As first birthday parties go, Olivia Bisson's was joyfully over the top. Held in the garden of her family home last September, the theme was 'pink princess' and there was not one but two brand-new outfits for the birthday girl (both pink, of course).
'She had the best time ever,' laughs her mother Jocelyn, her eyes welling as she remembers the happy day. 'Olivia beamed from ear to ear all day. She loves being the centre of attention, of course.'
Indulgent, undeniably – yet more than anything, it was the first time the family had celebrated the miracle that was Olivia's birth. And the fact that Jocelyn was still alive to enjoy it. For just 18 months earlier the 34-year-old beautician, who lives in Guernsey with husband Matthew, 36, a pilot, and their two other children, Harry, five, and Toby, three, was given the news that she was suffering from cancer of the cervix – the opening to the uterus. Days later, she discovered she was also seven weeks pregnant.
Once, this double blow would almost definitely have meant a hysterectomy – removal of the uterus – and, for Jocelyn, the death of her unborn child. Yet thanks to astonishing advances in cancer surgery, Jocelyn was able to have the tumour removed while preserving the pregnancy – and in the autumn of 2010, Olivia became one of the few babies in the world to be born to a mother being treated for cervical cancer.
The problems began last year after a routine smear test (all women are called for one every three years as part of the NHS screening programme). Yet Jocelyn wasn't concerned when the results indicated 'abnormal' cells were reported. Her GP referred her for further investigation, and told her she should come off her contraceptive pill in case it skewed the results.
Dr Jane Woyka, the Royal College of General Practitioners' representative to the Department of Health Advisory Committee on Cervical Screening, says the advice was unusual.
'Obviously you don't want patients who are suspected of disease to become pregnant because it complicates things hugely,' she says. 'There's no evidence I'm aware of that taking the Pill alters the results of the cervical screening test.'
Jocelyn was referred to a gynaecologist who performed a colposcopy – where a camera is inserted to examine the cervix.
'I heard the word cancer and then nothing else. I tried to listen but all I could think of was Matt and the boys.'
Jocelyn says: 'The consultant told me there was "a trace of something" so they would need to do a biopsy.' When she received a call on Mother's Day to say she urgently needed to return to the clinic, she started to worry.
'It was the anniversary of Jade Goody's death, who had died after contracting cervical cancer, and I had a terrible feeling it would be bad news.' At the clinic Jocelyn was told she had cancerous changes to the cervix caused by HPV (Human papillomavirus).
'I heard the word cancer and then nothing else,' she says. 'I tried to listen but all I could think of was Matt and the boys.' Although the tumour was small and in the early stages, it was made from rapidly growing cells.
At this point, Jocelyn did not realise she was pregnant – but because of her relatively young age, and the fact that her cancer hadn't yet spread, she was an ideal candidate for the pioneering procedure that enables surgeons to remove just the diseased part of the cervix, and surrounding areas, without damaging the womb itself.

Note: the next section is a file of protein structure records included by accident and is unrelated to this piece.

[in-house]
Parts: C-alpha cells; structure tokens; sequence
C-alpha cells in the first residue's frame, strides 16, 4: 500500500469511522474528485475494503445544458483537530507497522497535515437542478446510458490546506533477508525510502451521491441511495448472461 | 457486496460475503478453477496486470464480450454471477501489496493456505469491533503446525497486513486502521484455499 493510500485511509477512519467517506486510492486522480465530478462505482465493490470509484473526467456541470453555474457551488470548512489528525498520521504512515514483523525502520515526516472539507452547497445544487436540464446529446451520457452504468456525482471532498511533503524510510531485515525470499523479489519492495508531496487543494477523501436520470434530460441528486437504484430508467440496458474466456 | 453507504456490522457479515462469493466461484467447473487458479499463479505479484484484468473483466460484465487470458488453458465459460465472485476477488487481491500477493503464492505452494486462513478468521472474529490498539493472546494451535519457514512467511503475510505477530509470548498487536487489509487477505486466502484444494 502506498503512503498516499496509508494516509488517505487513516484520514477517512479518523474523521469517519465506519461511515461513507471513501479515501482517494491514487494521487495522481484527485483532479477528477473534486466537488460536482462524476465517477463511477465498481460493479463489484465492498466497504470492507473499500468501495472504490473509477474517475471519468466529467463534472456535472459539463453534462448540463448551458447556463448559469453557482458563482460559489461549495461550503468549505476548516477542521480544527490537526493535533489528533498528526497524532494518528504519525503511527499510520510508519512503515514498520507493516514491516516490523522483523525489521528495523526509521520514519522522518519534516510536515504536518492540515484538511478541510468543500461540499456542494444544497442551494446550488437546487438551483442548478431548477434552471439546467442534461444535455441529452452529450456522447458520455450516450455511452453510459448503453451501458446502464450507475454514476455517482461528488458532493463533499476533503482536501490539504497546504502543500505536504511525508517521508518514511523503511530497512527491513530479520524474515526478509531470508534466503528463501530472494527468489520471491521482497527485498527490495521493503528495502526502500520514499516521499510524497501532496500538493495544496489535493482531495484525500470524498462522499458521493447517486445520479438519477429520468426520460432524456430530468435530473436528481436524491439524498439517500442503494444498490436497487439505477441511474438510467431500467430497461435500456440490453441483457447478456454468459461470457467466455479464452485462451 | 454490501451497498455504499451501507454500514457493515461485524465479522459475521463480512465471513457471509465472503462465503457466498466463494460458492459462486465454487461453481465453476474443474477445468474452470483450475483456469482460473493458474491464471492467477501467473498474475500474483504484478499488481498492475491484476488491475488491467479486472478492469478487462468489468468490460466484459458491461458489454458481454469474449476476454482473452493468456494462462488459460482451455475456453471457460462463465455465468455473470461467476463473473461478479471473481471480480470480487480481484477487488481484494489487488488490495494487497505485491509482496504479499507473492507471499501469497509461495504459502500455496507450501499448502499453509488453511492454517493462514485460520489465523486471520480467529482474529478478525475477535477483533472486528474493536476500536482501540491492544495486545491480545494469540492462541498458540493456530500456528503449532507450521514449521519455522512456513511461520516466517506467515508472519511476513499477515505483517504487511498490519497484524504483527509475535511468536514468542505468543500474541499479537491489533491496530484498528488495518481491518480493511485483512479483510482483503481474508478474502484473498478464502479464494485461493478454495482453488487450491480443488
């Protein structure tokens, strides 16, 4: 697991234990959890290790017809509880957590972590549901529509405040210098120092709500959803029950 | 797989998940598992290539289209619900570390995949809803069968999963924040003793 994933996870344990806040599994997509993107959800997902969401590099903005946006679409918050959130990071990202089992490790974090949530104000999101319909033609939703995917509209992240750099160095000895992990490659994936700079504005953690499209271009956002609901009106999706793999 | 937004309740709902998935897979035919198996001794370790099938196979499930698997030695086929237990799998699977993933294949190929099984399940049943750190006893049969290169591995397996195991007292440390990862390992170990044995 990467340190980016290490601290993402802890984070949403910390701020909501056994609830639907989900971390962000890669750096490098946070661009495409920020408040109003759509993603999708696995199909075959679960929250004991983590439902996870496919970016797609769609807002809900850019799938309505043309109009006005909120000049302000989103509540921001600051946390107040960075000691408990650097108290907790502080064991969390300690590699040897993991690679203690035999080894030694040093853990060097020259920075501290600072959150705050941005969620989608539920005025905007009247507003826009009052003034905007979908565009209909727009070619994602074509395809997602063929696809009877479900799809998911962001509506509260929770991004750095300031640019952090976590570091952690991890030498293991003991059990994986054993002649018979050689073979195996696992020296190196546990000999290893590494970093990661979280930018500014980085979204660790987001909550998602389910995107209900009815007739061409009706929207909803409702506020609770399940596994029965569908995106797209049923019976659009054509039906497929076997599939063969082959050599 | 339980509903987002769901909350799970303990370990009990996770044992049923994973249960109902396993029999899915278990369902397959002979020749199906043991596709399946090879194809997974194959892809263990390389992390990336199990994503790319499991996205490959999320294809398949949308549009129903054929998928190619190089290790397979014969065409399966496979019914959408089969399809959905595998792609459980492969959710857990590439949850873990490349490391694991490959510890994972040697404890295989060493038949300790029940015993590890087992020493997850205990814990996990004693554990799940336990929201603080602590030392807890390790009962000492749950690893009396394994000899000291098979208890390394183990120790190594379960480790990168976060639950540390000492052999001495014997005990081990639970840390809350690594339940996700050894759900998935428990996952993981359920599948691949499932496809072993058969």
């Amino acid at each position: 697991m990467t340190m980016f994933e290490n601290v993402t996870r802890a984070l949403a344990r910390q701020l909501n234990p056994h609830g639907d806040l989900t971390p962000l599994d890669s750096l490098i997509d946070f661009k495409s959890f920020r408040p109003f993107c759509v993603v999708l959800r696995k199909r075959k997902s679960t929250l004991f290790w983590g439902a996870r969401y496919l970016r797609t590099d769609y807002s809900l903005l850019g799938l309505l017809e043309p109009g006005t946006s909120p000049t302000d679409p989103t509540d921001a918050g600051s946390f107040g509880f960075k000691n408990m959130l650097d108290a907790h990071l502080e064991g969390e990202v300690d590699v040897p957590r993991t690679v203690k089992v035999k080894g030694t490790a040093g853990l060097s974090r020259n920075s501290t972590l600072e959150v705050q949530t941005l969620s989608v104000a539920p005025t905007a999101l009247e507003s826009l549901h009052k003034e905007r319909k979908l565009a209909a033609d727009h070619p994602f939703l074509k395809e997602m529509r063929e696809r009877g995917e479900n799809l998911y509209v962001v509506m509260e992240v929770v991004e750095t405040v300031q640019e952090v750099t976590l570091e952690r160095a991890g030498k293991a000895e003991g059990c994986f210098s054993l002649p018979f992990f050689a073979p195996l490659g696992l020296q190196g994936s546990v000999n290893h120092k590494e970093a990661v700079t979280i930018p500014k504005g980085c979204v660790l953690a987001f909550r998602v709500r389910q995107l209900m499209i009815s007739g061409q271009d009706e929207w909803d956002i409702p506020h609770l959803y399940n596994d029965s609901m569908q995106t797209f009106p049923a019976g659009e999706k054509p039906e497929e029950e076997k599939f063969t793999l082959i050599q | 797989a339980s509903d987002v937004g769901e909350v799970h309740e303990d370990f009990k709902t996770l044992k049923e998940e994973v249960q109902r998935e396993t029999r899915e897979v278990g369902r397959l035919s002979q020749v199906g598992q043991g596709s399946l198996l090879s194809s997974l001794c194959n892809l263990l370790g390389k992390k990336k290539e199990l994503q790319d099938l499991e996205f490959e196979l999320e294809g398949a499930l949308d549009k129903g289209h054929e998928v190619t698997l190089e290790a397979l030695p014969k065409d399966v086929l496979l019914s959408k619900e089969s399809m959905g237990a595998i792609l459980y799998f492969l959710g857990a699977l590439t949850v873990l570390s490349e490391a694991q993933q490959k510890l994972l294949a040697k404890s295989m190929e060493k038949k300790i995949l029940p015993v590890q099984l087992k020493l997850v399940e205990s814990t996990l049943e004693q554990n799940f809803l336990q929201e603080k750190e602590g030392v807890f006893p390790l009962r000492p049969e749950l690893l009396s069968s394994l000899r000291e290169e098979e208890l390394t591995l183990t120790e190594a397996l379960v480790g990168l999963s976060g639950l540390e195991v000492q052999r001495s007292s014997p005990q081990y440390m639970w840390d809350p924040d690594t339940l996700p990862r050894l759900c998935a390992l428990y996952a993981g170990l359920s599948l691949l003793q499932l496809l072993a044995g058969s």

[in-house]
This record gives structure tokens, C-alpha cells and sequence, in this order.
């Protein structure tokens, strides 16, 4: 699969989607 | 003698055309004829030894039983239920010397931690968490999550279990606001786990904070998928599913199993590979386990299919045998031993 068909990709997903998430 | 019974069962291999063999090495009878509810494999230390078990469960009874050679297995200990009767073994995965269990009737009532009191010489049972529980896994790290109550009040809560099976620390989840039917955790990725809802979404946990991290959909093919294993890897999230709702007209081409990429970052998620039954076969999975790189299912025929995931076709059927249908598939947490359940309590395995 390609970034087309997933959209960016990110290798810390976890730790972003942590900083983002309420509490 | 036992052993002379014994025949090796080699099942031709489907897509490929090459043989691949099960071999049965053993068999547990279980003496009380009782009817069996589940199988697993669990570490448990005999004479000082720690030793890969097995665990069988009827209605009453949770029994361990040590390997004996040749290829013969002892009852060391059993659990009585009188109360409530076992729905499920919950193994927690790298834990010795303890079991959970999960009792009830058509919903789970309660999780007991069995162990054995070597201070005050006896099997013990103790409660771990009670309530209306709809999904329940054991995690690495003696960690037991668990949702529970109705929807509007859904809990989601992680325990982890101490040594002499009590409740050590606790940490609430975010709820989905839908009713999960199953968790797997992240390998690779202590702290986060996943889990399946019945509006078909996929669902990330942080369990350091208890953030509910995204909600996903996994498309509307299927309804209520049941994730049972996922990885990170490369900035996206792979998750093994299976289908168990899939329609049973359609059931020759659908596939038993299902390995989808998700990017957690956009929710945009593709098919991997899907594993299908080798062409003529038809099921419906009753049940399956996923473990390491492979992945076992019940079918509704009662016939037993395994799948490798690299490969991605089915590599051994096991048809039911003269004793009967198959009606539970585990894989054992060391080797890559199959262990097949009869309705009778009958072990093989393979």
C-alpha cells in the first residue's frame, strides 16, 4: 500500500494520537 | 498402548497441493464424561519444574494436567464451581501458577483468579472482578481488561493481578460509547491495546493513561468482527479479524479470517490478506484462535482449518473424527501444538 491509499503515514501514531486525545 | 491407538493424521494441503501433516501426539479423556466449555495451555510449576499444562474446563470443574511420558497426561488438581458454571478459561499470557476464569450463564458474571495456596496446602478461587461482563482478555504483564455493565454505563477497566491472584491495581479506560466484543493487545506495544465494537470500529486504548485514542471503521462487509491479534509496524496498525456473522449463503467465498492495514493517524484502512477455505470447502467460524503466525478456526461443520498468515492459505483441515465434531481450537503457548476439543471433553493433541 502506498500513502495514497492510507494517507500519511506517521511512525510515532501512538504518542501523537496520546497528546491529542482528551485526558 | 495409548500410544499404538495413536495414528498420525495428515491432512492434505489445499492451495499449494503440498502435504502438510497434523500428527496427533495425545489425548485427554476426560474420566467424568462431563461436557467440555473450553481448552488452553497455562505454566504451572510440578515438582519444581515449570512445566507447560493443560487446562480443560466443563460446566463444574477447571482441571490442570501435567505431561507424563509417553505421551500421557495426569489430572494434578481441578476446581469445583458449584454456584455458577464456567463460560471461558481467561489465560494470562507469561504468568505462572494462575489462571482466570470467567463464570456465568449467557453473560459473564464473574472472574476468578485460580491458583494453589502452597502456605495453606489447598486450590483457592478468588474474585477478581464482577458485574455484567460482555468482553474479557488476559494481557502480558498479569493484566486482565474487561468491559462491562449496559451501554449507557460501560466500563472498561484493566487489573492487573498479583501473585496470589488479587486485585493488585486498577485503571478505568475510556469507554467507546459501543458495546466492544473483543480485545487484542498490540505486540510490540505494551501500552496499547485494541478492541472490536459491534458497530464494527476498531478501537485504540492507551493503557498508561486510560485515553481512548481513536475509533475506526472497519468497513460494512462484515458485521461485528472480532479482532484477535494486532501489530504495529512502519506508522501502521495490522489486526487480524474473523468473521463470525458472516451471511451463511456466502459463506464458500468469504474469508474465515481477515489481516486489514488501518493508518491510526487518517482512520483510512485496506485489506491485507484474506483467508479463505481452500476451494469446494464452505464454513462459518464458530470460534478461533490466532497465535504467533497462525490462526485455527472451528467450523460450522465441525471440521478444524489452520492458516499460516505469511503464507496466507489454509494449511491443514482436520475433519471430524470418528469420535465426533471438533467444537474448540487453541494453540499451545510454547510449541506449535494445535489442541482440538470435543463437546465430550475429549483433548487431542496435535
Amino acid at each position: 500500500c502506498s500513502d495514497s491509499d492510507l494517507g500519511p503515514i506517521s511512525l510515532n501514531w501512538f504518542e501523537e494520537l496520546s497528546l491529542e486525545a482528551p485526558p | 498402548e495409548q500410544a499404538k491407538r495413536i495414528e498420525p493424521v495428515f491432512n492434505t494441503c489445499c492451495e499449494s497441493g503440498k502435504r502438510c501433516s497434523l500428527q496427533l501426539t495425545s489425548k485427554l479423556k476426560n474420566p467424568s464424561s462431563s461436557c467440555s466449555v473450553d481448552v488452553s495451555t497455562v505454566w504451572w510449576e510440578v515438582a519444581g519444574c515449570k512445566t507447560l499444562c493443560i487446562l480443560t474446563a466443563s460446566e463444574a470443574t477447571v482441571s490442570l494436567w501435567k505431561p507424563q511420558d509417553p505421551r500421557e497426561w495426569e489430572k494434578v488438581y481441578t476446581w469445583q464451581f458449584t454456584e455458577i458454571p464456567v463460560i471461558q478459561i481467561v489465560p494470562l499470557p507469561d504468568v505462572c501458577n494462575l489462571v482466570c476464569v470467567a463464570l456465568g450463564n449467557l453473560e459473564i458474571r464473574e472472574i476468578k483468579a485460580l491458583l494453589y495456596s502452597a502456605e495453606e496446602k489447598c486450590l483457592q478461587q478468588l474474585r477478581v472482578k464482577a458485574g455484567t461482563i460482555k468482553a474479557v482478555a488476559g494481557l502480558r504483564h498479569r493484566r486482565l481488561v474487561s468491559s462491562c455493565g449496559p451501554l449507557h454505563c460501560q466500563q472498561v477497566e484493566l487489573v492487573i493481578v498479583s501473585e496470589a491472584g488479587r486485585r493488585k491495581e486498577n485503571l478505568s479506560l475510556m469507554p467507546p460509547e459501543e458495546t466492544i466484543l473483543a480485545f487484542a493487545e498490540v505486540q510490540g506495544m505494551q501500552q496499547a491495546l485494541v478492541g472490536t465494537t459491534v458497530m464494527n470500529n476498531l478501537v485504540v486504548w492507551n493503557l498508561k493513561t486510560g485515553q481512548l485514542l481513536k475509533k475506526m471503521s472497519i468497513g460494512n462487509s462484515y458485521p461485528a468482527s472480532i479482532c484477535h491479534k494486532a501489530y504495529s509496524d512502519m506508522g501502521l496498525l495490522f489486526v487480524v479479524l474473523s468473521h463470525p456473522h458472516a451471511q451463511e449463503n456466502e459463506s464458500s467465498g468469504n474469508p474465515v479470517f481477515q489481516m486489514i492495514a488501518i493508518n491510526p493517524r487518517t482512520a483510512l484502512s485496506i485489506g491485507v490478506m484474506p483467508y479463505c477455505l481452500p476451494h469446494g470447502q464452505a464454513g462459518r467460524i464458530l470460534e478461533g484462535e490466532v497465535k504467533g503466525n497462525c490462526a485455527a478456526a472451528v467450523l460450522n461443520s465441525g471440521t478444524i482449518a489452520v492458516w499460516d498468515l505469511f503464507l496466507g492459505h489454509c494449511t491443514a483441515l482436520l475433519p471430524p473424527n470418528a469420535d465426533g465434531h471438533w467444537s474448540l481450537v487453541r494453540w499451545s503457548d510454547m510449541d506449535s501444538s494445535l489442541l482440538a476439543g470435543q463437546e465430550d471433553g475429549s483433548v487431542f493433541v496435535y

Known as trachelectomy, the operation was performed privately by Professor John Shepherd at The London Clinic. Dr Robin Crawford, consultant gynaecological oncologist at Cambridge University Hospitals NHS Foundation Trust, pioneered the procedure.
He says: 'A trachelectomy is suitable for women who have a tumour less than 2cm in size and wish to preserve their fertility.' Jocelyn was booked in for the procedure – and a few days later discovered she was pregnant.
She called her consultant, who told her that they would proceed with the trachelectomy, and that this gave the option of saving her baby and herself. With her pregnancy at 14 weeks, Jocelyn travelled to the London Clinic for the operation, which took place under general anaesthetic.
Robotic-surgery techniques were used to remove the lymph nodes in the pelvis, part of the lymphatic system – a network of tubes and glands in the body involved in immunity. Then the tumour was removed via an incision on the lower part of the cervix, along with some of the surrounding tissue, to ensure that no tumour cells were left.
Cute as a button: Olivia at her first birthday party with her mother
At the end of the procedure a support stitch was put in to the remaining cervix to give it more strength and allow the pregnancy to continue. After five days in hospital Jocelyn was allowed home and, at 20 weeks she went back to have another colposcopy.
She was monitored closely throughout the pregnancy and it was decided that she would travel to London when she was 31 weeks pregnant and between 32 and 34 weeks she would undergo a caesarean, as the stitch in the cervix makes a natural birth impossible.
She was also advised to have a hysterectomy, because the unique nature of her situation meant they couldn't be sure they had removed all of the cancer cells.
But on September 27 last year, Jocelyn went into early labour. She gave birth the following evening by caesarean. Baby Olivia weighed 3lb 14oz and remained in hospital for five weeks.
On New Year's Eve 2010, she received the biopsy result saying the cancer hadn't spread. Jocelyn says the biggest lesson she wants to share is the importance of regular smear tests.
Source: Daily Mail